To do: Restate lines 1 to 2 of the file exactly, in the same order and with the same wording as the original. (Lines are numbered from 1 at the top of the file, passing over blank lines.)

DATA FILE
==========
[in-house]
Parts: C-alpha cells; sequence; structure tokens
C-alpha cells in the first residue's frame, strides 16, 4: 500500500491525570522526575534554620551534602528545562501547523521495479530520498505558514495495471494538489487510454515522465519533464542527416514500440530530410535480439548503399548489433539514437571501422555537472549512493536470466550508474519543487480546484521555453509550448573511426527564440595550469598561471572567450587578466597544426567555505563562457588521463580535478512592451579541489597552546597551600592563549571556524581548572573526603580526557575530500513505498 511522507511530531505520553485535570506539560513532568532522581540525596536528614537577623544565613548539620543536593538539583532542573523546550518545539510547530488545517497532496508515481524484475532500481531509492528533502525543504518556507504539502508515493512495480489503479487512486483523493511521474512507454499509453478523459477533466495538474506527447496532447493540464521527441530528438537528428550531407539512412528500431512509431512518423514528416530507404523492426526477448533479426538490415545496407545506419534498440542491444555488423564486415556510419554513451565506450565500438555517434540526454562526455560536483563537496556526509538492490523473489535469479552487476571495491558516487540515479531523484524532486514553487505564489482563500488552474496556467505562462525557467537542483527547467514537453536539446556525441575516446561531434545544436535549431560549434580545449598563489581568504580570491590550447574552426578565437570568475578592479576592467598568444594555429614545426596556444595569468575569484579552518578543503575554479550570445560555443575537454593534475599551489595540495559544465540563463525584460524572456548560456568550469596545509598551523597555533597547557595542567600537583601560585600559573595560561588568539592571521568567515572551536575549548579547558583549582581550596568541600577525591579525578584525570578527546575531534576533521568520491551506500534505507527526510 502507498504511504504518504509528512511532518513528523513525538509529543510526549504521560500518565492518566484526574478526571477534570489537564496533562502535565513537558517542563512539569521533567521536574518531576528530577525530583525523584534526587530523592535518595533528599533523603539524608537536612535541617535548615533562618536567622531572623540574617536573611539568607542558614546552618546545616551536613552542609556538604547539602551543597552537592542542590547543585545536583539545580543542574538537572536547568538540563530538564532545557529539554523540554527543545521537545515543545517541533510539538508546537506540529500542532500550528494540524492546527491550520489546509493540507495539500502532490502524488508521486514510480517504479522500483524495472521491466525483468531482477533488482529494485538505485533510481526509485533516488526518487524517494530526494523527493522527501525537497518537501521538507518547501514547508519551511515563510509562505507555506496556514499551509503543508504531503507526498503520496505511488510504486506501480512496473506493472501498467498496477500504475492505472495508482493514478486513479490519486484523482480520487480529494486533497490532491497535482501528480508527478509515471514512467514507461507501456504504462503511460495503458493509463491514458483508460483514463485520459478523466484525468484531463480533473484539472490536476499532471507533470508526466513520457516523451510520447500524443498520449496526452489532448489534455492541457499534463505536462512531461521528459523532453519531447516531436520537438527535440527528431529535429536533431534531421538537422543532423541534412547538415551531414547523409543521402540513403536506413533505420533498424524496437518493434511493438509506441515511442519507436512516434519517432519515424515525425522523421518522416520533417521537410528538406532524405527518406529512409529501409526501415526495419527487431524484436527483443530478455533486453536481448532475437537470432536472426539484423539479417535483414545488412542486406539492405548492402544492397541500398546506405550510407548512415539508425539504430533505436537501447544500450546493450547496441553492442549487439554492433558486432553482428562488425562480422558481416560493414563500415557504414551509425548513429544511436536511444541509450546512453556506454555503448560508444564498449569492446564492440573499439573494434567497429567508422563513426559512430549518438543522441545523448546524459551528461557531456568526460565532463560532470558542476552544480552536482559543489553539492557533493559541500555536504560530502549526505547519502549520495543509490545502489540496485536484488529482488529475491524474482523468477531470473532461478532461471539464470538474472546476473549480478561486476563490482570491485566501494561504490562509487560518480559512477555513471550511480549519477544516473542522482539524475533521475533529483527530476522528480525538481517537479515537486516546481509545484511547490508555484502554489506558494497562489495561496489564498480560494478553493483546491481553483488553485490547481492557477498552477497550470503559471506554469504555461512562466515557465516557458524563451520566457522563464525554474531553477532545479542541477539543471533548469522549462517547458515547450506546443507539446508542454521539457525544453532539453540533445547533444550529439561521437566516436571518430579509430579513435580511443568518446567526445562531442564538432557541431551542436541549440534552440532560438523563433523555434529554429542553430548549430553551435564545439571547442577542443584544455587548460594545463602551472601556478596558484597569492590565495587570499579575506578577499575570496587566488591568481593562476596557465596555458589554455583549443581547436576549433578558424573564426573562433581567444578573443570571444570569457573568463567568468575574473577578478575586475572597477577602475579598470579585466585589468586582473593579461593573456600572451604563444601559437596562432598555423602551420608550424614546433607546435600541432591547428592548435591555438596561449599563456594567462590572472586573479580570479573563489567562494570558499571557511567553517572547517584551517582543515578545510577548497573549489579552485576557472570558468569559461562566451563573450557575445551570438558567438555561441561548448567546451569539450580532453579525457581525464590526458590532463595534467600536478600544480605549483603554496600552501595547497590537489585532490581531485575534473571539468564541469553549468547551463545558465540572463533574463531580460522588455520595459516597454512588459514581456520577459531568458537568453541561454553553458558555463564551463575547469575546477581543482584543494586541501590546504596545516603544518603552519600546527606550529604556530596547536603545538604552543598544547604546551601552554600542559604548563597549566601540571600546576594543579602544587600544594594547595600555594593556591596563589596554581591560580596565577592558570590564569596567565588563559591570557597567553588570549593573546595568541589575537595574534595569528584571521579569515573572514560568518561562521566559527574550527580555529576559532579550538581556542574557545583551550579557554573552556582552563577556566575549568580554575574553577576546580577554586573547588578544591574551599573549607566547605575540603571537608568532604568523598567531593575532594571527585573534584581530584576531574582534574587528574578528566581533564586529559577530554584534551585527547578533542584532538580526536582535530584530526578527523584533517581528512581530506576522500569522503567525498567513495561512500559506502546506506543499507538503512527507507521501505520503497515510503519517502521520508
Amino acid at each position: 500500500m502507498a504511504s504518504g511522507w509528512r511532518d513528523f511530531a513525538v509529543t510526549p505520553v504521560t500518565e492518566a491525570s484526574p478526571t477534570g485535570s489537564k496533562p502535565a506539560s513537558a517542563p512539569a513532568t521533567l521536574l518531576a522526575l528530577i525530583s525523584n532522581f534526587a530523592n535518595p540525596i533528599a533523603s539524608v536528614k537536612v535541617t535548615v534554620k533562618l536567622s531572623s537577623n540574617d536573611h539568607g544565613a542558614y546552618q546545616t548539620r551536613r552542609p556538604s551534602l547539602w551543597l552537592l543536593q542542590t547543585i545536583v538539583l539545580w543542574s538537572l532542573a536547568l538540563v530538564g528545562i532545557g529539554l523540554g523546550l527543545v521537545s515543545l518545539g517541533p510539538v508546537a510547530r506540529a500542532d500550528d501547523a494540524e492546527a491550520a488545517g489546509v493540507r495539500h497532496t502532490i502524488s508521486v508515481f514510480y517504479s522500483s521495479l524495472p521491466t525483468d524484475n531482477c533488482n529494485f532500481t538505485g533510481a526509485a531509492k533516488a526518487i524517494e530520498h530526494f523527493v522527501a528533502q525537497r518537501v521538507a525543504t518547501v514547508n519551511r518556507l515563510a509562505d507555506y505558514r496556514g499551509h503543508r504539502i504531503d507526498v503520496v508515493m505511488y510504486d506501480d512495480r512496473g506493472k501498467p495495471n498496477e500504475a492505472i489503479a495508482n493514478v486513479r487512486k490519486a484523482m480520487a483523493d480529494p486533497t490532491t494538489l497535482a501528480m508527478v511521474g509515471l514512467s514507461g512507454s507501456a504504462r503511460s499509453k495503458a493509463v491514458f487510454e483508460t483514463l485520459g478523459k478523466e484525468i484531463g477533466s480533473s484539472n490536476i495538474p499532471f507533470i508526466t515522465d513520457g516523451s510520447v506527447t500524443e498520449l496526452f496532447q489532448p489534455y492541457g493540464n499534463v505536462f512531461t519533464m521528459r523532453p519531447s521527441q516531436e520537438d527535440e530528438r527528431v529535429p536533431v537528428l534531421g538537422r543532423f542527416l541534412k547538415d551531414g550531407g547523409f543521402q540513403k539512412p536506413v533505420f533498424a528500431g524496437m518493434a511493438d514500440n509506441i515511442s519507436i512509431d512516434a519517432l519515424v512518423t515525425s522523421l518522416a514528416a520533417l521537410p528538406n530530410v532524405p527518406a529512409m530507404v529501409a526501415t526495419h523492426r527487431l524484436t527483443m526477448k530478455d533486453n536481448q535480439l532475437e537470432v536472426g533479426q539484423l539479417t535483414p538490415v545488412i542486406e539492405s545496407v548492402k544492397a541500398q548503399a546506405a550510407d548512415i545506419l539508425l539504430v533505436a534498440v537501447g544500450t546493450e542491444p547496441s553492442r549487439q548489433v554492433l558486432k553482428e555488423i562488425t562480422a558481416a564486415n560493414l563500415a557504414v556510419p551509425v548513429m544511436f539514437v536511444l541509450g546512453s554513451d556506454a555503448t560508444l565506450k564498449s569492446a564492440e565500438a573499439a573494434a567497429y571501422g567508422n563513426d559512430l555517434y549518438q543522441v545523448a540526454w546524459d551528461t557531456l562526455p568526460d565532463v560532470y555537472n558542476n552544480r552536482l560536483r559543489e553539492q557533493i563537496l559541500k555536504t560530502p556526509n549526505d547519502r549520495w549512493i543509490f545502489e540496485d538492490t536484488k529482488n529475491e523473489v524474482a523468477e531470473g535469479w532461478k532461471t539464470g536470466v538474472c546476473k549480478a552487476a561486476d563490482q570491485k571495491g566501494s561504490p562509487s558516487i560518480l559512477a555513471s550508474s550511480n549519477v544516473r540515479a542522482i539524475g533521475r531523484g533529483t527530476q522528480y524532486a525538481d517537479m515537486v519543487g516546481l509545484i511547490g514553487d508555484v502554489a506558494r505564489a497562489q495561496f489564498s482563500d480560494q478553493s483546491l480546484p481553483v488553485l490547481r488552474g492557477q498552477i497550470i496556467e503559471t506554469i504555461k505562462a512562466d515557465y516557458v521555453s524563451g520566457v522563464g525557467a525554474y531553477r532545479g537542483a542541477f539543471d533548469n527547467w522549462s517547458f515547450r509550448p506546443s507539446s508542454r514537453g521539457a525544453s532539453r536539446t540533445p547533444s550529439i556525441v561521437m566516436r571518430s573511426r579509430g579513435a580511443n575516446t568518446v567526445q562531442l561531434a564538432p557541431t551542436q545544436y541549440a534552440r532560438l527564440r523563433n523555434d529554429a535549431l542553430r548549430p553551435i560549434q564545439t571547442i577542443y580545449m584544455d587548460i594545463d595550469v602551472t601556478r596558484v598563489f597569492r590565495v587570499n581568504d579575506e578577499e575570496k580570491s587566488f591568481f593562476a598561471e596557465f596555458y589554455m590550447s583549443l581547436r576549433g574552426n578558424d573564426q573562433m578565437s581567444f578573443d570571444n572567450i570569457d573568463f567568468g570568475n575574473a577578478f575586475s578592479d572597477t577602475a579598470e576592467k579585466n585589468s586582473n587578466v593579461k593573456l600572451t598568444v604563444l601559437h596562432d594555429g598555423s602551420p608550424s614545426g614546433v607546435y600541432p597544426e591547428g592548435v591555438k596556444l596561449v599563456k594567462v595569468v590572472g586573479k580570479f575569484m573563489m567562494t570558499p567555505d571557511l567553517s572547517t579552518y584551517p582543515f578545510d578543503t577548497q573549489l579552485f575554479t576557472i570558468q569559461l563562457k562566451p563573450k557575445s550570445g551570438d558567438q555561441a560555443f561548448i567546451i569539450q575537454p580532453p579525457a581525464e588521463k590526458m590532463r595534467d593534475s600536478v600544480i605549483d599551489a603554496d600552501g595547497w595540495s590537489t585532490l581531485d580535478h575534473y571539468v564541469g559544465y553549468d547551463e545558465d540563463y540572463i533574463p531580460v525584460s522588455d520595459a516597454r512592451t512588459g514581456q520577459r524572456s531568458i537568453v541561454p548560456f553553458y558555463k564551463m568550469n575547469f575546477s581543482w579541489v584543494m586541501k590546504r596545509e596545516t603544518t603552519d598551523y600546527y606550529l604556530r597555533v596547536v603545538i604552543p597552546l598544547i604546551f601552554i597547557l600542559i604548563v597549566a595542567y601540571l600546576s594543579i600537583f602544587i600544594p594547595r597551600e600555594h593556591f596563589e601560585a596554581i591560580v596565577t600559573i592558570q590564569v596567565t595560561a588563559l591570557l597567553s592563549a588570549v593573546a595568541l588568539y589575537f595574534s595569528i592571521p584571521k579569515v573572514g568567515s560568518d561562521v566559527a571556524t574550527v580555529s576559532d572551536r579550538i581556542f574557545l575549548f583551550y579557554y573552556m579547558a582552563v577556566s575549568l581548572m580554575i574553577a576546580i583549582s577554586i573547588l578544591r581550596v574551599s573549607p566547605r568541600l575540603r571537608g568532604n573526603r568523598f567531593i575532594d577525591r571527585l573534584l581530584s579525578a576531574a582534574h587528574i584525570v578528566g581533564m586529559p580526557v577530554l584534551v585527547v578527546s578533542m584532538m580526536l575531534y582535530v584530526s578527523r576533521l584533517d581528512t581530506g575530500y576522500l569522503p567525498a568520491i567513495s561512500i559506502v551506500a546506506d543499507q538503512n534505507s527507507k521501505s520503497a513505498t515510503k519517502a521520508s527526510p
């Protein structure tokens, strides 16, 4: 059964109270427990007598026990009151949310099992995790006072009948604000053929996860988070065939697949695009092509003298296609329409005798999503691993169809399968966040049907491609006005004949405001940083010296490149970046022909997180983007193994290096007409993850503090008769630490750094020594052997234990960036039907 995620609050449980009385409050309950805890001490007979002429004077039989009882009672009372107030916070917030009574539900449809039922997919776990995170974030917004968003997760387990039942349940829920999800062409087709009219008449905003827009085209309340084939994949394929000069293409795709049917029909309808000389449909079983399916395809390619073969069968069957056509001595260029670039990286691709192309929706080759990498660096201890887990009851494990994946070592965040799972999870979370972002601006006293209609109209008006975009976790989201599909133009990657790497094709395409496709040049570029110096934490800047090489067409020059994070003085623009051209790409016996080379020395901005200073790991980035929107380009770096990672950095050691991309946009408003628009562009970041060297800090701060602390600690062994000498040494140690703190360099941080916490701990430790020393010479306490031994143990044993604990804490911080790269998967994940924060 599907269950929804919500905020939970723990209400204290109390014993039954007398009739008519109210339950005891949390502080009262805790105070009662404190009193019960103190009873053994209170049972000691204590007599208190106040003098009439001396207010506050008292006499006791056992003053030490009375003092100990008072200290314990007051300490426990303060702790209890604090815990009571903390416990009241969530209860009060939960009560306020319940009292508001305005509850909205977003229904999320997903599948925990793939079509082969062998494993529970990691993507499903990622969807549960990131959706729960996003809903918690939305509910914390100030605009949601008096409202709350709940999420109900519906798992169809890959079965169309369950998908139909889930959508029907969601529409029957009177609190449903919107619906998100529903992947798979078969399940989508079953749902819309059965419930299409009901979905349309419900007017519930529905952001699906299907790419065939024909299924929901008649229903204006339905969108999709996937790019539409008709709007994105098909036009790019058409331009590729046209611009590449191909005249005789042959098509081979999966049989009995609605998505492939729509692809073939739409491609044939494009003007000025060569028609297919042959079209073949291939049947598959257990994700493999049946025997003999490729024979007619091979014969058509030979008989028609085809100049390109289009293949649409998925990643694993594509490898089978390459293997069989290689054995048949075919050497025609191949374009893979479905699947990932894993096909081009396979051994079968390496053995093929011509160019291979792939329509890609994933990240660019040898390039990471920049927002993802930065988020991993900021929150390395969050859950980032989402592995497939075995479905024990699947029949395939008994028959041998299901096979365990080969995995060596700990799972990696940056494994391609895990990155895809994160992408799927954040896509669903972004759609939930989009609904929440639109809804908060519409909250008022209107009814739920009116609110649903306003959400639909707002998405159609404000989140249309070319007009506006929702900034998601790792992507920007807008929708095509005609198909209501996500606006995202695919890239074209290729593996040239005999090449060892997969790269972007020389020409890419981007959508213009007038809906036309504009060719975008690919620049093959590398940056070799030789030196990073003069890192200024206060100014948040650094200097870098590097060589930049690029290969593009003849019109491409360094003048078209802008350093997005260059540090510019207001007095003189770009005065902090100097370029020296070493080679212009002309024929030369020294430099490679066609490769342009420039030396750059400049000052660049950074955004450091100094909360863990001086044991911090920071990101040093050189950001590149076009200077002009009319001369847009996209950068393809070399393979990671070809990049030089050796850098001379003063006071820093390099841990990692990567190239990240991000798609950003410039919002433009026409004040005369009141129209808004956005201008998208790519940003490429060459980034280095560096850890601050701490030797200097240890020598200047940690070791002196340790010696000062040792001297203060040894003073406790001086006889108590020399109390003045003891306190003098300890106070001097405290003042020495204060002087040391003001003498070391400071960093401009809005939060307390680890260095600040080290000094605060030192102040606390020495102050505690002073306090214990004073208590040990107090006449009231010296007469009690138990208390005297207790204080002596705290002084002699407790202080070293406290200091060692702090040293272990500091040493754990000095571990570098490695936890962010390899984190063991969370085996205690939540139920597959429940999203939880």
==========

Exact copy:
[in-house]
Parts: C-alpha cells; sequence; structure tokens